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Shinsuke Matsukawa / Central / Hong Kong


Even rainy season in Hong Kong has moments of startling beauty, like this one that photographer Shinsuke Matsukawa captured while avoiding a deluge.

Published on Oct 11, 2016



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Continual change is the norm in Hong Kong, yet one constant is the unpredictable weather. Rainy season in the southern Chinese city brings massive amounts of precipitation from June to the middle of September as well as off-the-chart humidity levels. During those wet, flood-prone months, black rainstorm signals warn of more than 70 millimeters of precipitation in an hour. But Hong Kong residents take it all in stride, turning to the great indoors, to the underground, and to the blessedly enclosed walkways like the one in Central that acted as photo booth for this shot. Even if the typhoon rating reaches a once-in-a-decade T10—which means gusts of up to 220 kilometers per hour—there’s a silver lining. Just follow the locals somewhere safe, such as a restaurant or bar that hasn’t managed to close in time. This month, happily, marks the beginning of a change, though. Cloudy days start to yield to the dry season, a great time of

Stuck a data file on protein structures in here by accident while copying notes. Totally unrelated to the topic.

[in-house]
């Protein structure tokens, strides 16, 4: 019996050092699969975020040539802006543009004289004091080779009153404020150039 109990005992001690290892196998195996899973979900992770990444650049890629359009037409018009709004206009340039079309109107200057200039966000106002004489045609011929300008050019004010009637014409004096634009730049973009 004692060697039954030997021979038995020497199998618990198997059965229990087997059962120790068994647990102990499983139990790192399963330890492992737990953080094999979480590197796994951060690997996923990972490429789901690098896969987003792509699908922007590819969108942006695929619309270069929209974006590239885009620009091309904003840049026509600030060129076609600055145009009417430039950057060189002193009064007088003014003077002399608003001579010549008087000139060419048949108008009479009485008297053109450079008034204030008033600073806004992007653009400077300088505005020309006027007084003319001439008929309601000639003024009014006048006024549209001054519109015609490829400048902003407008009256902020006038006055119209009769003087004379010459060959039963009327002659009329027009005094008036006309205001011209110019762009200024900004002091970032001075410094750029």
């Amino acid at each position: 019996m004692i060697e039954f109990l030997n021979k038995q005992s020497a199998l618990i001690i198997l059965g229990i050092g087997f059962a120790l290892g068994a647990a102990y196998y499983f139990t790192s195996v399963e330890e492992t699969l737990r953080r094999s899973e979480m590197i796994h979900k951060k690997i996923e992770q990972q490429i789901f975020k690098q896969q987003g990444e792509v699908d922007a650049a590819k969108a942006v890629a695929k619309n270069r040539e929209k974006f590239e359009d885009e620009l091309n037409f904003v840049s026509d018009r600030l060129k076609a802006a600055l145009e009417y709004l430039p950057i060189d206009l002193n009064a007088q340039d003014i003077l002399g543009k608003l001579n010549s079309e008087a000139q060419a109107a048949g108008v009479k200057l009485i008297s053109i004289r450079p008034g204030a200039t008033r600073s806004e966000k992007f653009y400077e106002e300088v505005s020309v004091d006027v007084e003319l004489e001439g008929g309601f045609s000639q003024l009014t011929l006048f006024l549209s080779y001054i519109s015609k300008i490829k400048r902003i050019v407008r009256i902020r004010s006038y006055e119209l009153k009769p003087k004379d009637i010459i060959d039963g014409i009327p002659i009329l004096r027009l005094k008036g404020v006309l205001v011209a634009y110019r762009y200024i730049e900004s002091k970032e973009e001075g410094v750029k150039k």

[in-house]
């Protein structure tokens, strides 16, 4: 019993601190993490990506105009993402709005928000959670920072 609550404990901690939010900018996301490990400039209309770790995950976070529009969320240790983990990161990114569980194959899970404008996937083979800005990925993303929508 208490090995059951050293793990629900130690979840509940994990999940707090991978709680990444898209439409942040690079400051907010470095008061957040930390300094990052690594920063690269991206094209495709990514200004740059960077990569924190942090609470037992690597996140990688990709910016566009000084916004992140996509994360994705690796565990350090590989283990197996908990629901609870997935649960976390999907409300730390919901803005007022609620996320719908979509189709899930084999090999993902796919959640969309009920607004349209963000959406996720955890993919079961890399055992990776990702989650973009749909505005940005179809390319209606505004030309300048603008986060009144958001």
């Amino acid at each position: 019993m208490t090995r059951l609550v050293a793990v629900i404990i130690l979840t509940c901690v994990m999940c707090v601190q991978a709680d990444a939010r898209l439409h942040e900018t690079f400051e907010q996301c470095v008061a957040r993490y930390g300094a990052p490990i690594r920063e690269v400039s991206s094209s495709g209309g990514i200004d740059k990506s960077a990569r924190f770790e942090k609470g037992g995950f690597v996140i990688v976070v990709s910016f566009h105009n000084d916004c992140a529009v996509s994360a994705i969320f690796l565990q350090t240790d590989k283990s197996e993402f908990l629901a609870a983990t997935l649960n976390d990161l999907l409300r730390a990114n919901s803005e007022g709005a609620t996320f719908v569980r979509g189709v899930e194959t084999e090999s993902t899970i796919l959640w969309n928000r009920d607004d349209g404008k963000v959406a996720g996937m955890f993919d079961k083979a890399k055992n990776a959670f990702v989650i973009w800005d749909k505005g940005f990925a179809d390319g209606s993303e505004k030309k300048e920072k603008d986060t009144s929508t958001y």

year to explore Hong Kong’s great beaches, lush parks and, of course, captivating street life.

 

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